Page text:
When Microsoft released its Zune player-store-software combination, it effectively drove a stake into the heart of PlaysForSure, the company's logo program that identifies Windows Media-based online stores and the players that work with those stores. Sure, Microsoft still claims that it's equally committed to both initiatives, but PlaysForSure partners have a right to be concerned that their technology partner is competing directly against them.
Samsung was one of Microsoft's most steadfast digital media partners: it released one of the earliest Portable Media Centers (portable audio-video devices based on Windows Mobile software, which beat the video iPod to market by a year) and was one of the charter PlaysForSure partners. But the company also was one of the first to see the writing on the wall: in September, right after the Zune rumors began, Samsung announced plans to contract with MusicNet, a back-end provider of music stores, to provide a subscription-based online store in Europe. (Yes, this is the same MusicNet that was originally founded by a couple of the big record labels and provided expensive and heavily restricted downloads to end users, but its ownership and business model have changed.) The store is integrated with the new Samsung Media Studio software that ships with Samsung portable players. In other words, Samsung is following in Microsoft's footsteps--and of course, both are following Apple--and releasing an integrated set of devices, stores and PC client software.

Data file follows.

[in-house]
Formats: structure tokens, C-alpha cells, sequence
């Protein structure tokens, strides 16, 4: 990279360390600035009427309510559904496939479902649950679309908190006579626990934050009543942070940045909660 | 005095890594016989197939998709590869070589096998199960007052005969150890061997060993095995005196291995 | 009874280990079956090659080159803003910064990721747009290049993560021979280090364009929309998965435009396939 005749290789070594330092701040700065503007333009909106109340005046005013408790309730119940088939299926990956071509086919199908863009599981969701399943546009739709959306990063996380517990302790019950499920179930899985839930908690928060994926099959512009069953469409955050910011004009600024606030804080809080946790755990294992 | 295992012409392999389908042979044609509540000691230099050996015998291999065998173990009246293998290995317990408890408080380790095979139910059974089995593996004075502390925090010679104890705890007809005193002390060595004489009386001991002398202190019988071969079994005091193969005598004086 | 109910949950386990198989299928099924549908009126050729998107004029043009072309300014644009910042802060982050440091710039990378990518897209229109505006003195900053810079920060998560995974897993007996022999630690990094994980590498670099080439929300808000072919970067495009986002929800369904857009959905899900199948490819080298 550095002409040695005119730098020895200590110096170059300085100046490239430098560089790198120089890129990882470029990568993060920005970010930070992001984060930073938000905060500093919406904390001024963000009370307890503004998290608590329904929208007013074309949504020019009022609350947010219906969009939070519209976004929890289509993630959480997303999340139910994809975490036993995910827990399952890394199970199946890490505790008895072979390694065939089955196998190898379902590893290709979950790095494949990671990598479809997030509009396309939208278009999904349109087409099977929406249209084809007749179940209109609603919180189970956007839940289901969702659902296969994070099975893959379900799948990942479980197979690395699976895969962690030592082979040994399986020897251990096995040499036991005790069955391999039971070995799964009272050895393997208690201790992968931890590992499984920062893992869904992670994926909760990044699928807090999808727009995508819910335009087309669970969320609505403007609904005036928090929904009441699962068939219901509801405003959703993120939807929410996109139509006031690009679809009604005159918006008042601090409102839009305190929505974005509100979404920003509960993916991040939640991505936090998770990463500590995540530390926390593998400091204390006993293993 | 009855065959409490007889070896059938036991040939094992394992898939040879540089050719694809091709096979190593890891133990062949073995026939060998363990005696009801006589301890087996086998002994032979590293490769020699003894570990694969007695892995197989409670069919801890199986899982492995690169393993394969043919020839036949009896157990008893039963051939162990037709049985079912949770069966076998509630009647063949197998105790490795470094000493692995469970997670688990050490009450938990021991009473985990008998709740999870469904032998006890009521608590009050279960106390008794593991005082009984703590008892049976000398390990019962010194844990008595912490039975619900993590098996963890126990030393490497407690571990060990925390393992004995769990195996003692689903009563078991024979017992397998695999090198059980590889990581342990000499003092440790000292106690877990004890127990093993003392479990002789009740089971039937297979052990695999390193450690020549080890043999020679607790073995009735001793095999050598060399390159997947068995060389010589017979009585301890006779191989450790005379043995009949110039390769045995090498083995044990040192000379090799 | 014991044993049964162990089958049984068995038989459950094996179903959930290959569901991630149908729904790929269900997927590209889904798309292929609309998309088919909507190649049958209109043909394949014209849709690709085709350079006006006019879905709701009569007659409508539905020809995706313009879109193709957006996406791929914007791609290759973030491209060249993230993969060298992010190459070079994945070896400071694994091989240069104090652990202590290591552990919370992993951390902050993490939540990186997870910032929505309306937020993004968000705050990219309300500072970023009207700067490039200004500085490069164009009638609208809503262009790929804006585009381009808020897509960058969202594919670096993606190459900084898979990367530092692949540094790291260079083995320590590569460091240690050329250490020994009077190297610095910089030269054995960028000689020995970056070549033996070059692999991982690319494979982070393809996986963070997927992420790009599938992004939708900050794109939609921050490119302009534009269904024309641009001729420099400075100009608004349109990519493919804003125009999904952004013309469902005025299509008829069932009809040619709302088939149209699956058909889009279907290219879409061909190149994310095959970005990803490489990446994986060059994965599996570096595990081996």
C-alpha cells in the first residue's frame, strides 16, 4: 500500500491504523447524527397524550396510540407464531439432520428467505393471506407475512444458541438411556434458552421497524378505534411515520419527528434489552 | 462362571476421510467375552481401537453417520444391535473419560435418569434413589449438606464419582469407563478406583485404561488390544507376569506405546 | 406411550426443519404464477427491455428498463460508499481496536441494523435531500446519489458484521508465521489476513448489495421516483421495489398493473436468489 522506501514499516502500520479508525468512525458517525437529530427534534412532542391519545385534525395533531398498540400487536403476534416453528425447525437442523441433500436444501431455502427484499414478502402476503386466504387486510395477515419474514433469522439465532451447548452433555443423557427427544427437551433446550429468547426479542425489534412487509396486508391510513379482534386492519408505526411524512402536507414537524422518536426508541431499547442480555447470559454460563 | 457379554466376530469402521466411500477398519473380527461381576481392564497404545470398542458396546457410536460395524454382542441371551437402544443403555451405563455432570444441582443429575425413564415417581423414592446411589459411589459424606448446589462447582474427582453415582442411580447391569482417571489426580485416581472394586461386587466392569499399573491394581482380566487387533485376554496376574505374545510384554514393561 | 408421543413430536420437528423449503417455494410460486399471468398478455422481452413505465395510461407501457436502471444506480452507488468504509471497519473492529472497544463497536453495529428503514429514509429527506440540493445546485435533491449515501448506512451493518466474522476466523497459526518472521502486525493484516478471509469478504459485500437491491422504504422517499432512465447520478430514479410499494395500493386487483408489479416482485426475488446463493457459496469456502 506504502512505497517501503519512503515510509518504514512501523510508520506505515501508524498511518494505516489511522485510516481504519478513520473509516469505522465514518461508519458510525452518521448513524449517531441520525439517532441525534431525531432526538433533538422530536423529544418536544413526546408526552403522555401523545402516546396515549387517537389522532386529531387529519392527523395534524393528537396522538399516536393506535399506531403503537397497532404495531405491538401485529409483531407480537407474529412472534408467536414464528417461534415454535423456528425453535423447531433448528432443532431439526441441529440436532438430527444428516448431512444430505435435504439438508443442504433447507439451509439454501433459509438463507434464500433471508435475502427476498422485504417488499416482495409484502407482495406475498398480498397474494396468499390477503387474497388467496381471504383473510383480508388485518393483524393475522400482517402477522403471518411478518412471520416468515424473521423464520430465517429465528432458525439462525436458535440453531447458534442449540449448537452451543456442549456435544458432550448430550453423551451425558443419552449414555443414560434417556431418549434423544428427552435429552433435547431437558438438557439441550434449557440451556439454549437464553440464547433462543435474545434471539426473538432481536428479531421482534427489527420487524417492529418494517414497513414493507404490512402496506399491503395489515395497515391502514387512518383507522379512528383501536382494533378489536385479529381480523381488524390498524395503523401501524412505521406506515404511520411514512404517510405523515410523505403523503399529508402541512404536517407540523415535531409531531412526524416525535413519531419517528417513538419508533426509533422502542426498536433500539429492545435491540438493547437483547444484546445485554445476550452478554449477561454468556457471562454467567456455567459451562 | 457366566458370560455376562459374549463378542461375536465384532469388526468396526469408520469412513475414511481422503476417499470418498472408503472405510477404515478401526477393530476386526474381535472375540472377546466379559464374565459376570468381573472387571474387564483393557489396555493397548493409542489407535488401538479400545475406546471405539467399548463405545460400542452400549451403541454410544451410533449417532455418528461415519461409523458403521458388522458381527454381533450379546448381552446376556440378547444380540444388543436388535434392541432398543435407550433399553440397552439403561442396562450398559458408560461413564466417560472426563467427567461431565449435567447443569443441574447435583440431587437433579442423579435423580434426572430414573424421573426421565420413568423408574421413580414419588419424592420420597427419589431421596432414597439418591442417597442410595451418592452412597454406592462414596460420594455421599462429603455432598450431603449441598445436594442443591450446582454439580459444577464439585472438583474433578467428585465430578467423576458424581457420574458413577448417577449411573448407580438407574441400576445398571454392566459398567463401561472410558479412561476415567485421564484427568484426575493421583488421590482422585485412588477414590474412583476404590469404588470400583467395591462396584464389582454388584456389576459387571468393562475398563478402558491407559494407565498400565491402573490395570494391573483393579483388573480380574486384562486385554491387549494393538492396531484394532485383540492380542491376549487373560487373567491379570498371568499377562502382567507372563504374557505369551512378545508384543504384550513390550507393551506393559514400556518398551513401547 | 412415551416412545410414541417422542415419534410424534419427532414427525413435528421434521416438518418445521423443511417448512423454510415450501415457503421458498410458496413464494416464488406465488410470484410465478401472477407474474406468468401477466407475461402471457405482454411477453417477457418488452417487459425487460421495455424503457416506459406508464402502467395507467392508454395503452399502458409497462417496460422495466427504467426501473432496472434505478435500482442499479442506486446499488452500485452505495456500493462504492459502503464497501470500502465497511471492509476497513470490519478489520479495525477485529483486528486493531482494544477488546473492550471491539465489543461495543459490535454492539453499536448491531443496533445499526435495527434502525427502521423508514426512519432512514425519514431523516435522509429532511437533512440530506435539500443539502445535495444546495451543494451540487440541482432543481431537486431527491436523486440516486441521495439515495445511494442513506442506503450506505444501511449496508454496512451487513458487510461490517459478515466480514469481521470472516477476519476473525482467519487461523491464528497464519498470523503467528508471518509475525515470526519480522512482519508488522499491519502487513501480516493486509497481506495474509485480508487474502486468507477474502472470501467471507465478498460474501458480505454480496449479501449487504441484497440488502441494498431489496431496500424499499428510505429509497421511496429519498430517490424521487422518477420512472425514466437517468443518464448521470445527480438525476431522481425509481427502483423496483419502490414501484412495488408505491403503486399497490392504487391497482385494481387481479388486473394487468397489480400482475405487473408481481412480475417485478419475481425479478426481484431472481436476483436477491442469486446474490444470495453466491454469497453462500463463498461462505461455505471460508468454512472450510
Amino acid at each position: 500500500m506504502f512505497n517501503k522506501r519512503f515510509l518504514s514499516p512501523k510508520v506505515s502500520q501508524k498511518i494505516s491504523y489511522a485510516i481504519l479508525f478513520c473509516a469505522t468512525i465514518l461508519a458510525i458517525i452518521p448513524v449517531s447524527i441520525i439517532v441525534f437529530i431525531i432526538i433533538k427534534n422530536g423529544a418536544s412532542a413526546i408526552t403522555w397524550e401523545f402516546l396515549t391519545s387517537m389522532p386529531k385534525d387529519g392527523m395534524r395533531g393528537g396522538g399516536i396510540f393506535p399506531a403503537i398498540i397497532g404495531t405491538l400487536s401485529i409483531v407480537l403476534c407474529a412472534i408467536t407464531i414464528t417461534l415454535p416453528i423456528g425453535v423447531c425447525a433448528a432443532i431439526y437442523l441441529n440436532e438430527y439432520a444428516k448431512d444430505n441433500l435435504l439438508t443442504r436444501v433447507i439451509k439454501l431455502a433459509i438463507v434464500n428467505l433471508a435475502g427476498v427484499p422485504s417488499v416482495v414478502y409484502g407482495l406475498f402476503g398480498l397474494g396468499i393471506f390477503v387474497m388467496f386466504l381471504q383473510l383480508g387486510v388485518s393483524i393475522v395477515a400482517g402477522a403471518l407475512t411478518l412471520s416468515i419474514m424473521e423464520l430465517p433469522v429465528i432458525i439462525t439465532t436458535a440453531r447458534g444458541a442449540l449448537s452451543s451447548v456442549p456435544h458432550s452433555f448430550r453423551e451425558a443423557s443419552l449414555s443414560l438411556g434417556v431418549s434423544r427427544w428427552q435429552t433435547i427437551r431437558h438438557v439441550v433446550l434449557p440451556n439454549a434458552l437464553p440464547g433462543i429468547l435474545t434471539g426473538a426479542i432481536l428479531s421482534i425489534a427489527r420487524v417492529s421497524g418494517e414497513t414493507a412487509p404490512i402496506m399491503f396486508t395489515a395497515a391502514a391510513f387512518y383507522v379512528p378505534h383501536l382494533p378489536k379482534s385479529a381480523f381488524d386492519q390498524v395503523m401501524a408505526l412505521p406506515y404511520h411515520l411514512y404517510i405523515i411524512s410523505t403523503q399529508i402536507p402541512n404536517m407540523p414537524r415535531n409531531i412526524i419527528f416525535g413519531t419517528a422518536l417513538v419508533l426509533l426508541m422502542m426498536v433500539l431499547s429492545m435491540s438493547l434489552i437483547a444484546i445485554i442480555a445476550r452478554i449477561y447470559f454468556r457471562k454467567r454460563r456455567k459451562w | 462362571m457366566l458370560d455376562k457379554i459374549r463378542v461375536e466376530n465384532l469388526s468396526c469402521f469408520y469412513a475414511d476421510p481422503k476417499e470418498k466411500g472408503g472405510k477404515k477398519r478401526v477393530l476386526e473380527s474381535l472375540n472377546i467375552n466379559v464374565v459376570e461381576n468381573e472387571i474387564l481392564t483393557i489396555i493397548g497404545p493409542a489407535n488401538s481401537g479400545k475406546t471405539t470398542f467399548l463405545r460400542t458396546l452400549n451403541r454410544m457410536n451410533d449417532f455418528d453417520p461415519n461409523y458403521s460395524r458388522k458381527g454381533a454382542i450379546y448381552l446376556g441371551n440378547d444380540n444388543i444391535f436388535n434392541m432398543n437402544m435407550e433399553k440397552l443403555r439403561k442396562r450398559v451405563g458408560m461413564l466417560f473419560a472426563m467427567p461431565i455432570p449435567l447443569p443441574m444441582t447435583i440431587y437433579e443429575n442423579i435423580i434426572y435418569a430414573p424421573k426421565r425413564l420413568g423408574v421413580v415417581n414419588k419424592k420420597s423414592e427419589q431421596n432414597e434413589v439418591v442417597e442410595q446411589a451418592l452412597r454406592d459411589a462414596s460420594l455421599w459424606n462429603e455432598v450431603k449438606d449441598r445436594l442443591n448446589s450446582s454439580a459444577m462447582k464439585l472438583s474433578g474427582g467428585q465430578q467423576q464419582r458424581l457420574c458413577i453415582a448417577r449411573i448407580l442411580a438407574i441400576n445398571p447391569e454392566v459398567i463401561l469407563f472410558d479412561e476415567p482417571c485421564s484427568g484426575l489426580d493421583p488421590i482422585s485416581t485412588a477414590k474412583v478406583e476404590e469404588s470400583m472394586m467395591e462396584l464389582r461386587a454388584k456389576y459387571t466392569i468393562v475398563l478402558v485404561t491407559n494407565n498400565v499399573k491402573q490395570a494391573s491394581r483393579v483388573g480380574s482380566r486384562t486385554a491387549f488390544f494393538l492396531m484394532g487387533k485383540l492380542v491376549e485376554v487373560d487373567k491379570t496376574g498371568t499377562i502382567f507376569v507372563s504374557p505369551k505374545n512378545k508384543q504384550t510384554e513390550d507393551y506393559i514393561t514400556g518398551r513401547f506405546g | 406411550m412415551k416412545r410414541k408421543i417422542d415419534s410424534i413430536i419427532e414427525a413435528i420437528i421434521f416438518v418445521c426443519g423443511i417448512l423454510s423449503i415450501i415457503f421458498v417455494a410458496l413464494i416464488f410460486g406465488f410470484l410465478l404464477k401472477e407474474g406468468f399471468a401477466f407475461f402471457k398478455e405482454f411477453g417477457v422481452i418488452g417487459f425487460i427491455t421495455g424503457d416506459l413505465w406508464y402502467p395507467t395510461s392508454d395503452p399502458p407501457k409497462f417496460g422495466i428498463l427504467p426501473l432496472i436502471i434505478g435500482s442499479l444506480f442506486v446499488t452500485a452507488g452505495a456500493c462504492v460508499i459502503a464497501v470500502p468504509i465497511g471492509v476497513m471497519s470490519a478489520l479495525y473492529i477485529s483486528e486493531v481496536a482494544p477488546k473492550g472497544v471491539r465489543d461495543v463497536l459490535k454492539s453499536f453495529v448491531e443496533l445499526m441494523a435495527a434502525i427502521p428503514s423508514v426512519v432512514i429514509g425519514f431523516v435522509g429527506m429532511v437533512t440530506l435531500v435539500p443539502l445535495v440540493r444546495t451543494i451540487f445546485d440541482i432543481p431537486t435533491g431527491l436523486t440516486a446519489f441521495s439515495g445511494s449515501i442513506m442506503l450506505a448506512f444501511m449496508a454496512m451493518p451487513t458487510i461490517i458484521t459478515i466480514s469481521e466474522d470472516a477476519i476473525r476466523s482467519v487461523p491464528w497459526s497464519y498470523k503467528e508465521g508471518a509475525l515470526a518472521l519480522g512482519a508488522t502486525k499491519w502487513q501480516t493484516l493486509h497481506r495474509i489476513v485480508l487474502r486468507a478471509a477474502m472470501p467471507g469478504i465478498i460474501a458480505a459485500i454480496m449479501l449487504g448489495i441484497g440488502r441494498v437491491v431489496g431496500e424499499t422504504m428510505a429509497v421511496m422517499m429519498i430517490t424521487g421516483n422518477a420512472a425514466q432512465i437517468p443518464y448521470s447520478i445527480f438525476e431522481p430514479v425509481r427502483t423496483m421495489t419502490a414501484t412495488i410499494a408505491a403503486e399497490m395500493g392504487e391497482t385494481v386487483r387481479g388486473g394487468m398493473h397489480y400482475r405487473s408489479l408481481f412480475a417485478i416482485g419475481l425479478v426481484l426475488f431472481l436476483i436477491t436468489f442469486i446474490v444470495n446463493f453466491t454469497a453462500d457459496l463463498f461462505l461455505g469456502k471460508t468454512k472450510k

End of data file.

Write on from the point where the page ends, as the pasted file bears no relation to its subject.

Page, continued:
Apparently, the store launched today in the U.K., France and Germany. This probably won't affect too many people--April 2007 NPD stats listed Samsung as the No. 5 music player manufacturer, behind Apple, SanDisk, Creative Technology and Microsoft. Nonetheless, the creation of new music stores could be good for the record companies, who are seeking any leverage they can get against Apple.
Speaking of, Universal Music apparently confirmed to MacWorld that it has signed an "at-will" contract with iTunes. This means it could offer some of its artists' songs to other music stores as exclusives, or it could pull songs from iTunes if Apple refuses to budge on its univeral pricing policy of $0.99 per song.